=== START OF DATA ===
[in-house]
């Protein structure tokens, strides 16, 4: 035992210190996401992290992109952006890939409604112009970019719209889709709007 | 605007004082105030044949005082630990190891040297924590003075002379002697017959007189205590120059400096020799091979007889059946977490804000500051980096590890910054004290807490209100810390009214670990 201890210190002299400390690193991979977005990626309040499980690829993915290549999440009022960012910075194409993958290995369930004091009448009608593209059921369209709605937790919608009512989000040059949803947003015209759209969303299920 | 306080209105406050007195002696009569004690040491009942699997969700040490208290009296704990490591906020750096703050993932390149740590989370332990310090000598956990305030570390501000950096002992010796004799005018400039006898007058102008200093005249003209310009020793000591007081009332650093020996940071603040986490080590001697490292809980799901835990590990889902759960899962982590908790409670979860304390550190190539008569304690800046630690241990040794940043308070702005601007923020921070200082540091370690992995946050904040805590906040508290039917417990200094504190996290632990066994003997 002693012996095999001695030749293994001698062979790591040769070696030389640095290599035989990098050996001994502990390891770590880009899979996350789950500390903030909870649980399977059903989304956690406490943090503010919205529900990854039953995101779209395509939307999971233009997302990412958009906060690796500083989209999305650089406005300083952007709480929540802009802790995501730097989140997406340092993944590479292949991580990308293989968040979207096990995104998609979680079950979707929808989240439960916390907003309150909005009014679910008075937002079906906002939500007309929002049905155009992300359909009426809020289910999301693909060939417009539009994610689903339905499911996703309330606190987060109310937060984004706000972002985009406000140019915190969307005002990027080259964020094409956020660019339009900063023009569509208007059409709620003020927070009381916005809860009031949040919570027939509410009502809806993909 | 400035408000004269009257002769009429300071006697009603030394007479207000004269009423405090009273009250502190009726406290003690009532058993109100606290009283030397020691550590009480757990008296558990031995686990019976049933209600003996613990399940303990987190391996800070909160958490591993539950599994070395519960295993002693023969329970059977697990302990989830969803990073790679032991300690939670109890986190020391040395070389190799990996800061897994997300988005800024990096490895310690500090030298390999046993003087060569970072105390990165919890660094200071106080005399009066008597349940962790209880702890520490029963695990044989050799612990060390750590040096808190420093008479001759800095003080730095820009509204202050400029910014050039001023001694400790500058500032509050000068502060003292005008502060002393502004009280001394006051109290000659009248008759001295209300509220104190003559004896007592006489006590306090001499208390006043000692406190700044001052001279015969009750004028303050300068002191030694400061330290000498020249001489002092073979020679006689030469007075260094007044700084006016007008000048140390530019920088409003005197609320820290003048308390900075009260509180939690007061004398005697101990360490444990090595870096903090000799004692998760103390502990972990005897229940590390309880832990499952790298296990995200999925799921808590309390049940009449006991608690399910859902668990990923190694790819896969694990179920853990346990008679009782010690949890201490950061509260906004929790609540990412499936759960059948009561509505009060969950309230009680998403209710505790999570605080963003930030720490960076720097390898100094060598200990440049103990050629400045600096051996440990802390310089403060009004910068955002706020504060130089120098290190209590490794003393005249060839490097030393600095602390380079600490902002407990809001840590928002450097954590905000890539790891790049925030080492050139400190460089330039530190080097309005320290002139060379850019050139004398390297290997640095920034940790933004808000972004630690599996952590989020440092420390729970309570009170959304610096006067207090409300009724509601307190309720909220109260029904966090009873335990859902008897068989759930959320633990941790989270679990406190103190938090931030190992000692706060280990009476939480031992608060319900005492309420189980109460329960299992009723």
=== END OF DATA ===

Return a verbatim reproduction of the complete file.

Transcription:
[in-house]
């Protein structure tokens, strides 16, 4: 035992210190996401992290992109952006890939409604112009970019719209889709709007 | 605007004082105030044949005082630990190891040297924590003075002379002697017959007189205590120059400096020799091979007889059946977490804000500051980096590890910054004290807490209100810390009214670990 201890210190002299400390690193991979977005990626309040499980690829993915290549999440009022960012910075194409993958290995369930004091009448009608593209059921369209709605937790919608009512989000040059949803947003015209759209969303299920 | 306080209105406050007195002696009569004690040491009942699997969700040490208290009296704990490591906020750096703050993932390149740590989370332990310090000598956990305030570390501000950096002992010796004799005018400039006898007058102008200093005249003209310009020793000591007081009332650093020996940071603040986490080590001697490292809980799901835990590990889902759960899962982590908790409670979860304390550190190539008569304690800046630690241990040794940043308070702005601007923020921070200082540091370690992995946050904040805590906040508290039917417990200094504190996290632990066994003997 002693012996095999001695030749293994001698062979790591040769070696030389640095290599035989990098050996001994502990390891770590880009899979996350789950500390903030909870649980399977059903989304956690406490943090503010919205529900990854039953995101779209395509939307999971233009997302990412958009906060690796500083989209999305650089406005300083952007709480929540802009802790995501730097989140997406340092993944590479292949991580990308293989968040979207096990995104998609979680079950979707929808989240439960916390907003309150909005009014679910008075937002079906906002939500007309929002049905155009992300359909009426809020289910999301693909060939417009539009994610689903339905499911996703309330606190987060109310937060984004706000972002985009406000140019915190969307005002990027080259964020094409956020660019339009900063023009569509208007059409709620003020927070009381916005809860009031949040919570027939509410009502809806993909 | 400035408000004269009257002769009429300071006697009603030394007479207000004269009423405090009273009250502190009726406290003690009532058993109100606290009283030397020691550590009480757990008296558990031995686990019976049933209600003996613990399940303990987190391996800070909160958490591993539950599994070395519960295993002693023969329970059977697990302990989830969803990073790679032991300690939670109890986190020391040395070389190799990996800061897994997300988005800024990096490895310690500090030298390999046993003087060569970072105390990165919890660094200071106080005399009066008597349940962790209880702890520490029963695990044989050799612990060390750590040096808190420093008479001759800095003080730095820009509204202050400029910014050039001023001694400790500058500032509050000068502060003292005008502060002393502004009280001394006051109290000659009248008759001295209300509220104190003559004896007592006489006590306090001499208390006043000692406190700044001052001279015969009750004028303050300068002191030694400061330290000498020249001489002092073979020679006689030469007075260094007044700084006016007008000048140390530019920088409003005197609320820290003048308390900075009260509180939690007061004398005697101990360490444990090595870096903090000799004692998760103390502990972990005897229940590390309880832990499952790298296990995200999925799921808590309390049940009449006991608690399910859902668990990923190694790819896969694990179920853990346990008679009782010690949890201490950061509260906004929790609540990412499936759960059948009561509505009060969950309230009680998403209710505790999570605080963003930030720490960076720097390898100094060598200990440049103990050629400045600096051996440990802390310089403060009004910068955002706020504060130089120098290190209590490794003393005249060839490097030393600095602390380079600490902002407990809001840590928002450097954590905000890539790891790049925030080492050139400190460089330039530190080097309005320290002139060379850019050139004398390297290997640095920034940790933004808000972004630690599996952590989020440092420390729970309570009170959304610096006067207090409300009724509601307190309720909220109260029904966090009873335990859902008897068989759930959320633990941790989270679990406190103190938090931030190992000692706060280990009476939480031992608060319900005492309420189980109460329960299992009723």